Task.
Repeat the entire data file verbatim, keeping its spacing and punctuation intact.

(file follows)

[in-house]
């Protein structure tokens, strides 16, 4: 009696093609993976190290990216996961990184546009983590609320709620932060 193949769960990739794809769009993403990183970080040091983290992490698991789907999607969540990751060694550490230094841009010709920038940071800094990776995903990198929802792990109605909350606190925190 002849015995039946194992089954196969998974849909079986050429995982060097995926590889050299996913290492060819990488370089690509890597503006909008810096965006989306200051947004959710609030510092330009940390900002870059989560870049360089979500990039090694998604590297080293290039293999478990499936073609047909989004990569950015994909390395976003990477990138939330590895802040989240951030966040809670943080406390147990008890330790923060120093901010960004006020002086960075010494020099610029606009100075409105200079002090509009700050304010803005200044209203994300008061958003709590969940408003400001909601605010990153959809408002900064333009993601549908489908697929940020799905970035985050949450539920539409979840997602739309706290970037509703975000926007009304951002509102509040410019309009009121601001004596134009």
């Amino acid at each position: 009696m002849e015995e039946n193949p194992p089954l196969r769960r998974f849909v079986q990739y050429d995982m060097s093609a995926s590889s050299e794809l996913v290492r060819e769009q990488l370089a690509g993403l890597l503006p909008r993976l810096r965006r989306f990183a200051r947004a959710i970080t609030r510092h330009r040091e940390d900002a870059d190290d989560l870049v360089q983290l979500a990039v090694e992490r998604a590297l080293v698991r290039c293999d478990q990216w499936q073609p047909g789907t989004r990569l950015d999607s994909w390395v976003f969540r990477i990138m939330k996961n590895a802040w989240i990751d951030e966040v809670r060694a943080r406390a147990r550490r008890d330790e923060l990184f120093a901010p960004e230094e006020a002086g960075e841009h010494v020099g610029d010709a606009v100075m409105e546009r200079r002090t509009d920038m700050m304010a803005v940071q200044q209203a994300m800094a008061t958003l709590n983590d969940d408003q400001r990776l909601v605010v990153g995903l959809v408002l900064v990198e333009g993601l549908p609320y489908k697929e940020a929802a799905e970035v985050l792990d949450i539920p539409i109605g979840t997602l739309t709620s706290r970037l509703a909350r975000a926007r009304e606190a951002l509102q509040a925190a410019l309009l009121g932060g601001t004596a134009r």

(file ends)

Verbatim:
[in-house]
């Protein structure tokens, strides 16, 4: 009696093609993976190290990216996961990184546009983590609320709620932060 193949769960990739794809769009993403990183970080040091983290992490698991789907999607969540990751060694550490230094841009010709920038940071800094990776995903990198929802792990109605909350606190925190 002849015995039946194992089954196969998974849909079986050429995982060097995926590889050299996913290492060819990488370089690509890597503006909008810096965006989306200051947004959710609030510092330009940390900002870059989560870049360089979500990039090694998604590297080293290039293999478990499936073609047909989004990569950015994909390395976003990477990138939330590895802040989240951030966040809670943080406390147990008890330790923060120093901010960004006020002086960075010494020099610029606009100075409105200079002090509009700050304010803005200044209203994300008061958003709590969940408003400001909601605010990153959809408002900064333009993601549908489908697929940020799905970035985050949450539920539409979840997602739309706290970037509703975000926007009304951002509102509040410019309009009121601001004596134009």
């Amino acid at each position: 009696m002849e015995e039946n193949p194992p089954l196969r769960r998974f849909v079986q990739y050429d995982m060097s093609a995926s590889s050299e794809l996913v290492r060819e769009q990488l370089a690509g993403l890597l503006p909008r993976l810096r965006r989306f990183a200051r947004a959710i970080t609030r510092h330009r040091e940390d900002a870059d190290d989560l870049v360089q983290l979500a990039v090694e992490r998604a590297l080293v698991r290039c293999d478990q990216w499936q073609p047909g789907t989004r990569l950015d999607s994909w390395v976003f969540r990477i990138m939330k996961n590895a802040w989240i990751d951030e966040v809670r060694a943080r406390a147990r550490r008890d330790e923060l990184f120093a901010p960004e230094e006020a002086g960075e841009h010494v020099g610029d010709a606009v100075m409105e546009r200079r002090t509009d920038m700050m304010a803005v940071q200044q209203a994300m800094a008061t958003l709590n983590d969940d408003q400001r990776l909601v605010v990153g995903l959809v408002l900064v990198e333009g993601l549908p609320y489908k697929e940020a929802a799905e970035v985050l792990d949450i539920p539409i109605g979840t997602l739309t709620s706290r970037l509703a909350r975000a926007r009304e606190a951002l509102q509040a925190a410019l309009l009121g932060g601001t004596a134009r």